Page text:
Sonny Vo's Defense Friday 2pm CisAud. Reception at 1:45pm

Sonny Vo svo at stanford.edu
Tue Oct 16 11:57:11 PDT 2012


Dear labmembers,
After 5+ years of working alongside so many of you, i am ready to depart
our stone roof museum. I leave with so many fond memories working day and
nights with so many of you. The staffs, from Mary and Ed who had helped me
get started with my 8 masks process flow during my first two years to
Maurice who only just a few months ago held my hand through a critical
wafer dicing operation. I feel truly lucky to be around such outstanding
people that i do not want to work anywhere else but nearby.
 So what i ended up doing was I went down the street along PageMills,
knocked on the door of HP Labs and convinced them to give me a job in
exchange for some boy scout cookies i had bought in front of the San
Antonio Walmart. It worked! 21st century entrepreneurship at work here.
 Some of you are probably saying 'oh crap!' but yes you haven't gotten rid
of me yet! :)

Warmest Regards,
Sonny

----***
Department of Applied physics, Stanford University
research group: http://snow.stanford.edu/index.html*
626-216-4597

*
*
*Towards Near Field Applications using Nano-Aperture VCSELs: *

Near-field optical microscopy requires extremely high optical fields in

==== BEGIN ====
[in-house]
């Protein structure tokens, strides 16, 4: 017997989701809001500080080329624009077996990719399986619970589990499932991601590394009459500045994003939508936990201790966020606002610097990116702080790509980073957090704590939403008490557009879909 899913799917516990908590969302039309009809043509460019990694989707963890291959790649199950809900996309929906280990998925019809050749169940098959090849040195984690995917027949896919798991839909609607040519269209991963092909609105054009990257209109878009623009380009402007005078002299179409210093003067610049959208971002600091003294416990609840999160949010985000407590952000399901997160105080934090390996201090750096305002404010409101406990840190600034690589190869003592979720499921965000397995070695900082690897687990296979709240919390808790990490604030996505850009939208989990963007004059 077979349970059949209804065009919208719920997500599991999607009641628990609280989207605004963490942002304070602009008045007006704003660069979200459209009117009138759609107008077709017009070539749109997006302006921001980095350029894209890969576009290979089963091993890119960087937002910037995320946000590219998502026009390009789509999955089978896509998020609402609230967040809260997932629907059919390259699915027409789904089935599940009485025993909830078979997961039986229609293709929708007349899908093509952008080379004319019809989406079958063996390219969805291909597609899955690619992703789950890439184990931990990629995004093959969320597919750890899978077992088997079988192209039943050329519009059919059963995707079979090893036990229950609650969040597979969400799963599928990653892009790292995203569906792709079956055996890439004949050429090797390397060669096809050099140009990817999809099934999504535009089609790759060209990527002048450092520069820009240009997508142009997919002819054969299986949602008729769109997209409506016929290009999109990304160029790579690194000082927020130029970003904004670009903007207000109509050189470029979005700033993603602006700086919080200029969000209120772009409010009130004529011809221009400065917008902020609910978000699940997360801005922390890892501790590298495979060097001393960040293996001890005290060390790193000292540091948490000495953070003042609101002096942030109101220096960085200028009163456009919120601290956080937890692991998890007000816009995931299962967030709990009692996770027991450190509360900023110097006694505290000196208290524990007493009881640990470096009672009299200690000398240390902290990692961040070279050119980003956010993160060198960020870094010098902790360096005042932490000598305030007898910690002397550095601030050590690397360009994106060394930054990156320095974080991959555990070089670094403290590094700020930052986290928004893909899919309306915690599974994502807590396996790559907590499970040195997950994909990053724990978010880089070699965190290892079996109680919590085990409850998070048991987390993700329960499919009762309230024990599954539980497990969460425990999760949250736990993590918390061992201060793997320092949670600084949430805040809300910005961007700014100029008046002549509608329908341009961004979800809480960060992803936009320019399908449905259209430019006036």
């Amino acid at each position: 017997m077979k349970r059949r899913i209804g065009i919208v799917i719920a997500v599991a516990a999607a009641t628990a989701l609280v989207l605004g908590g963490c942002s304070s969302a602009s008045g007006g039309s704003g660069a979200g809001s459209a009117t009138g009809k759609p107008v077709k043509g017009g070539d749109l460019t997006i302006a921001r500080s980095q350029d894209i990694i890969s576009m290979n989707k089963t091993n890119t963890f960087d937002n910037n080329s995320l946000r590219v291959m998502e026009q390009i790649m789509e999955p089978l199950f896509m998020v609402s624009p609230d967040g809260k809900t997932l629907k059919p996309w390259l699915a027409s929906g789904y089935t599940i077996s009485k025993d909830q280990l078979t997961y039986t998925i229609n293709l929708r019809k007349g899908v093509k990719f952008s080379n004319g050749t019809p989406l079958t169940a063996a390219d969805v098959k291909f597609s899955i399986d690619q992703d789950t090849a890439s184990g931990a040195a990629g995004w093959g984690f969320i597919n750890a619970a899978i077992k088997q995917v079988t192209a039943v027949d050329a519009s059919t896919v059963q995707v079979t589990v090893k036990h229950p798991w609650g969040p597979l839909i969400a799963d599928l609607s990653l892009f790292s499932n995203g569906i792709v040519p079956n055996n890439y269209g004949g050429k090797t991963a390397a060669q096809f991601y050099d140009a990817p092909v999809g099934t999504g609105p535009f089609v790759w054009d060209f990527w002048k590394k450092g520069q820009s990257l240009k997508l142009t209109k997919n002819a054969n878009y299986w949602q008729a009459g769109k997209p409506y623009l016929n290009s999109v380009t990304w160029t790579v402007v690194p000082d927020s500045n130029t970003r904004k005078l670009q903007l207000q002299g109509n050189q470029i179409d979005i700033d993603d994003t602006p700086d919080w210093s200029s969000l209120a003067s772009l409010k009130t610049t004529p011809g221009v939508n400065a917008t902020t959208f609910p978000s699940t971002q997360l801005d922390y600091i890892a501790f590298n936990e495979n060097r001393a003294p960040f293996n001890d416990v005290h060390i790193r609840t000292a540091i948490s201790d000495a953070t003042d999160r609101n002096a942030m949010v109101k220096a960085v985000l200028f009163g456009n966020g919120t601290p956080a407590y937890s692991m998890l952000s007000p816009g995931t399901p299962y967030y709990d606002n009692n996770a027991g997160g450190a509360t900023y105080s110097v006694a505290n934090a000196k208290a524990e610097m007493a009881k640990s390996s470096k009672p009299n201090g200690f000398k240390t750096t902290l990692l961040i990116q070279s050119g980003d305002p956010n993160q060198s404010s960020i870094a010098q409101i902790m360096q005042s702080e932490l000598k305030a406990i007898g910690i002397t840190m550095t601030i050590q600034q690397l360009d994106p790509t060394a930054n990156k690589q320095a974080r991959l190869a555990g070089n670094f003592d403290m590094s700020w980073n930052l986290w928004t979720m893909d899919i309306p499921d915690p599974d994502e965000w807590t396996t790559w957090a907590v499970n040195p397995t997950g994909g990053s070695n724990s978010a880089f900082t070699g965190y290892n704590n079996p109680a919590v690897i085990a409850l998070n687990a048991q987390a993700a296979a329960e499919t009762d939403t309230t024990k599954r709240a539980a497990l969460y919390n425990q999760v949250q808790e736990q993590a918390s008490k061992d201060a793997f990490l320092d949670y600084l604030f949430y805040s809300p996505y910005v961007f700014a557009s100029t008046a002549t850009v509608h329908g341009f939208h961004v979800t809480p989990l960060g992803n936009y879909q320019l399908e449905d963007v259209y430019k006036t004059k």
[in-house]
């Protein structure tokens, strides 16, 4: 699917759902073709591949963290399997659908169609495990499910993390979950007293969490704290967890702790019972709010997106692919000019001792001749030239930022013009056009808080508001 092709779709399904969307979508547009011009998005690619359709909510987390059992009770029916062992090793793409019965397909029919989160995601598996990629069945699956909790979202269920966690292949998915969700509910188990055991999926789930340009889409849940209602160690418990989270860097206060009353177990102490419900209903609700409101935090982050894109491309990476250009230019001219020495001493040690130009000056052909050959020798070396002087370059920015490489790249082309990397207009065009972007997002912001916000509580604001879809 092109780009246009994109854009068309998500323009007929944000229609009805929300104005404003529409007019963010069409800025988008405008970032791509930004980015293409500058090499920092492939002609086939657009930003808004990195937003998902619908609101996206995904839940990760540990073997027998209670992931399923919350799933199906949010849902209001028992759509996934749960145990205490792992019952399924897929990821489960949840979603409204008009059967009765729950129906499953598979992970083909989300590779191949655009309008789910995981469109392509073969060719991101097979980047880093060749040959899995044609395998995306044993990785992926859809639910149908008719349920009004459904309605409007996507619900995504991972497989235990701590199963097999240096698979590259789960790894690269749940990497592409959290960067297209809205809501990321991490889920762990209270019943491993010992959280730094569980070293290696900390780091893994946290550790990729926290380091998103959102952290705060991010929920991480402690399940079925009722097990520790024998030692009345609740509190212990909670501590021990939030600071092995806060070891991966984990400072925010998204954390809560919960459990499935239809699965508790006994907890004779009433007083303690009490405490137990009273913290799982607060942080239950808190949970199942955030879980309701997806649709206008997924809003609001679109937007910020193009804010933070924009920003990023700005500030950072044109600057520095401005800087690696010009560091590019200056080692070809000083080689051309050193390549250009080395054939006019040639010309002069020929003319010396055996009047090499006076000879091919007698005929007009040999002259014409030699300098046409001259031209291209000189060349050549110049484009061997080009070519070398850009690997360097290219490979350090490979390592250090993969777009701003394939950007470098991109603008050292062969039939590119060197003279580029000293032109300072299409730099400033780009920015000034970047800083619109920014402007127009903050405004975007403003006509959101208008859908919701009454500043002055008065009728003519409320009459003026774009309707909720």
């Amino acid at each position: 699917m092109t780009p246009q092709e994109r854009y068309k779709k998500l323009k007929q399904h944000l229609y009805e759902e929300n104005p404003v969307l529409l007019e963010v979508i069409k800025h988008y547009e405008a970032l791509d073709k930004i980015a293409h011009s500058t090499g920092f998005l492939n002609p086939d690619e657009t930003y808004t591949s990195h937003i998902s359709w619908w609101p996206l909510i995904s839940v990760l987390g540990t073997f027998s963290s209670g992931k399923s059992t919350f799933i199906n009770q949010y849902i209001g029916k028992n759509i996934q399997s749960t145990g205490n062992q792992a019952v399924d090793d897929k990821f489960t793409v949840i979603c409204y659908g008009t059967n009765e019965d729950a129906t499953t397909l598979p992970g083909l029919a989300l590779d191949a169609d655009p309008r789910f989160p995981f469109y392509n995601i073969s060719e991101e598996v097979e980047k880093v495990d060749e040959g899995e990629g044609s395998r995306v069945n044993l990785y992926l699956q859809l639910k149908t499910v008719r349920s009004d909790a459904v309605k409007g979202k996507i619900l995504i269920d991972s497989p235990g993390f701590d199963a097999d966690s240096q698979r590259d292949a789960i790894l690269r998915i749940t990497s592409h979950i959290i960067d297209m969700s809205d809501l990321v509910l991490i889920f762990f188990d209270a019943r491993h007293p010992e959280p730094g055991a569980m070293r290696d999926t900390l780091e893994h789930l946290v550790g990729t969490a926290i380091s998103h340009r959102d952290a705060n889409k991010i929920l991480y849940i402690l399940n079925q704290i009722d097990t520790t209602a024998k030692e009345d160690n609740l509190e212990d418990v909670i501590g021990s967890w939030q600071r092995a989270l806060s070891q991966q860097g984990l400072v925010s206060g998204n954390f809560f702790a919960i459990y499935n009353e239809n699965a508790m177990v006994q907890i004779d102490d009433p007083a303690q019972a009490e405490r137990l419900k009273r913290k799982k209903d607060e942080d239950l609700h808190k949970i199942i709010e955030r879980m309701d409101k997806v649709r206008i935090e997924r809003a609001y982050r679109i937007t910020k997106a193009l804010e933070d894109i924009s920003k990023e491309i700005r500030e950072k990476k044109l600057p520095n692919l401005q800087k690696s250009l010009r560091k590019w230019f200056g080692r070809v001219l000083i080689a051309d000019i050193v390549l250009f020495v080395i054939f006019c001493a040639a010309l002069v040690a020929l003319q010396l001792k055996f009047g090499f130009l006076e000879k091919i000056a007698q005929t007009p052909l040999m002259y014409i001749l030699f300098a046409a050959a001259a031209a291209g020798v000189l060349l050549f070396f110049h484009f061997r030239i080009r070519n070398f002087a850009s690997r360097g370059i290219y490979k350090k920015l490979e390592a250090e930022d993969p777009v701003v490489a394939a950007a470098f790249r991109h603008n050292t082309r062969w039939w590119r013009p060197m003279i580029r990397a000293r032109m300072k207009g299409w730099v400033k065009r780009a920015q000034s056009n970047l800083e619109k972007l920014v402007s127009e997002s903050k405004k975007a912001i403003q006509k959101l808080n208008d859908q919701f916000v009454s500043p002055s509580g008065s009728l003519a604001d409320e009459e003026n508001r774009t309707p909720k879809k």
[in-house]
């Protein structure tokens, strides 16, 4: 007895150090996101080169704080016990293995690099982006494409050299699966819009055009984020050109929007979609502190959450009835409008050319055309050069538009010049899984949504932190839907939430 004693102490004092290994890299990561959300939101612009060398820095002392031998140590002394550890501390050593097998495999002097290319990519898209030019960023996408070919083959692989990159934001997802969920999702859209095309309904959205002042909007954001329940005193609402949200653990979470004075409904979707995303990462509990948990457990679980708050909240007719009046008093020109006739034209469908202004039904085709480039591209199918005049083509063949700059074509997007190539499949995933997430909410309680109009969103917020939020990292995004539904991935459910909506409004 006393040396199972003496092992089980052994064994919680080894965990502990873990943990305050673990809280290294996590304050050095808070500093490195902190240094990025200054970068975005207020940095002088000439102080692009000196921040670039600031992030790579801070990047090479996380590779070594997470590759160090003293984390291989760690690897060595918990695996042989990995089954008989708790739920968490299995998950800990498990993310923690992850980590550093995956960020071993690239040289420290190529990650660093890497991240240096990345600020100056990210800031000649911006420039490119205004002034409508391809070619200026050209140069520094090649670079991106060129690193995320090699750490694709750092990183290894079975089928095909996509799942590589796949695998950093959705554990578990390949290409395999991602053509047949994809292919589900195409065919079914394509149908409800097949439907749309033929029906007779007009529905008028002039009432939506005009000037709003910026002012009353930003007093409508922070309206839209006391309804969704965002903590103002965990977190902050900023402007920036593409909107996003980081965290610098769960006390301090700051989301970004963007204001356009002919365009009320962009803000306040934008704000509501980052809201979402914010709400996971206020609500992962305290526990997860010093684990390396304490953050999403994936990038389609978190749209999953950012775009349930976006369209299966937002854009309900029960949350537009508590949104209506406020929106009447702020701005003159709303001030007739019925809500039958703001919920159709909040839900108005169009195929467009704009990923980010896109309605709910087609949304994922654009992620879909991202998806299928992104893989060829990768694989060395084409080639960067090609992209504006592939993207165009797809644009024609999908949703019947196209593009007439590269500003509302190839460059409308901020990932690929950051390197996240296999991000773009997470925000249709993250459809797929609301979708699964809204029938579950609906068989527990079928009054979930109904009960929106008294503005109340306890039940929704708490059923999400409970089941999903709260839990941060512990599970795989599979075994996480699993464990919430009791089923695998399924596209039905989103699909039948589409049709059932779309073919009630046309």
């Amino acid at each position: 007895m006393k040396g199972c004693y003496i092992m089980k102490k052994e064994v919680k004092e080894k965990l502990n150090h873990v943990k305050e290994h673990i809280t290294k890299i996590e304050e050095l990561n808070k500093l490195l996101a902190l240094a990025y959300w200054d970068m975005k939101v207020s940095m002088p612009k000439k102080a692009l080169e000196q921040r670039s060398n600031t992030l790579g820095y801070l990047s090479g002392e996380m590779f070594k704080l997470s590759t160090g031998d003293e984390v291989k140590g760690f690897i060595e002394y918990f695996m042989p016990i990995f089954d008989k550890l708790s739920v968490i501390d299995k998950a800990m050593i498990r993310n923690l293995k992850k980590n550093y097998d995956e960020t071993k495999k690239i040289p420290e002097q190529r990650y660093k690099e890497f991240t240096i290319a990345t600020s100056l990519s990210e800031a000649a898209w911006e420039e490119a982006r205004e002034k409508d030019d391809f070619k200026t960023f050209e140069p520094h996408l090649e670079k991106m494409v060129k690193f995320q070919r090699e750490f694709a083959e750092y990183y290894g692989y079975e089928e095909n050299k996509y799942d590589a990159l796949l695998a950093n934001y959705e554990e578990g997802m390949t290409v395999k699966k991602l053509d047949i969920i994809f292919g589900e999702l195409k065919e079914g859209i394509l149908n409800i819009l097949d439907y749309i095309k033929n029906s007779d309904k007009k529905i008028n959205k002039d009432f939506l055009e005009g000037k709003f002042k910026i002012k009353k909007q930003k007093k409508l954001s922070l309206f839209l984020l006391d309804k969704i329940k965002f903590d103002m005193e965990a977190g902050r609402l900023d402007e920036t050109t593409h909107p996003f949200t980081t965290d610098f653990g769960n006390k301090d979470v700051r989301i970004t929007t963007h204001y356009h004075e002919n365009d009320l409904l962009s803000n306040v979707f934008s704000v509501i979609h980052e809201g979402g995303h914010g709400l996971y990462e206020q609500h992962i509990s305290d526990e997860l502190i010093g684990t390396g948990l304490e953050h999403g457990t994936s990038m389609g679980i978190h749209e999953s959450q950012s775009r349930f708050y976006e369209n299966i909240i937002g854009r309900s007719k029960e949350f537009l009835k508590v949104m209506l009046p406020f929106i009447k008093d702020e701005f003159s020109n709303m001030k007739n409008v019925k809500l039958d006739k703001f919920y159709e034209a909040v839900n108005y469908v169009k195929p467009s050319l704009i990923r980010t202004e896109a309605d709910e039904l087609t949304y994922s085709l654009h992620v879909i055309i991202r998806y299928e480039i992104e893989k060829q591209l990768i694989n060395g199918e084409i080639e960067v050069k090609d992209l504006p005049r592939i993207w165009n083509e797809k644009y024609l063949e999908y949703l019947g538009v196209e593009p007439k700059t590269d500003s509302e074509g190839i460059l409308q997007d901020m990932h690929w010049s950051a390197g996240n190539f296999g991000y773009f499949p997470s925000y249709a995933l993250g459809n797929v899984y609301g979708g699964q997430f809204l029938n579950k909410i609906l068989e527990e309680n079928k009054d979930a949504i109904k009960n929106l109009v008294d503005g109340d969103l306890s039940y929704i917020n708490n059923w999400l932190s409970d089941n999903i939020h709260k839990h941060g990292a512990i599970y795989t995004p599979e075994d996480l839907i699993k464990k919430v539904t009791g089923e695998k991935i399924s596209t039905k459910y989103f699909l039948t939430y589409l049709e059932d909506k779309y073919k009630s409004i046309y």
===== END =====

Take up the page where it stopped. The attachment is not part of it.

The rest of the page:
proximity to the object being probed.  However, when light propagates
through conventional circular or square shaped apertures, the
power-throughput decays as the fourth power of the aperture size. We
present a vast diversity of unconventionally-shaped apertures exhibiting
extra-ordinary enhancement in both power transmission and near-field
intensity that can be one million times greater than the conventional
circular- or square-shaped apertures. These apertures can be shaped like a
C , an L or a bowtie.   They can also be iterated into a fractal-structure
resulting in many interesting optical properties or can be enhanced by
plasmonic rings. Experiments using electron-energy loss spectroscopy (EELS)
with sub-nanometer resolution revealed the near-field spot-size and the
plasmon energy ranges of the apertures.



These unconventional apertures and arrays of such apertures were
incorporated into Vertical cavity surface emitting lasers (VCSELs); this
integrated near-field device demonstrated a power density of 50mW/μm2, five
times larger than the power density required for high-density optical
recording. Finally, a novel architecture that combines a VCSEL with an
NSOM-like tip (VCSEL nanoscope) into an integrated device will be
presented.  The VCSEL nanoscope can serve as a powerful device to
manipulate and probe the nanoscale such as single molecule manipulation and
detection, high throughput wafer defect detection and near-field coupling
to waveguides for optical interconnects.
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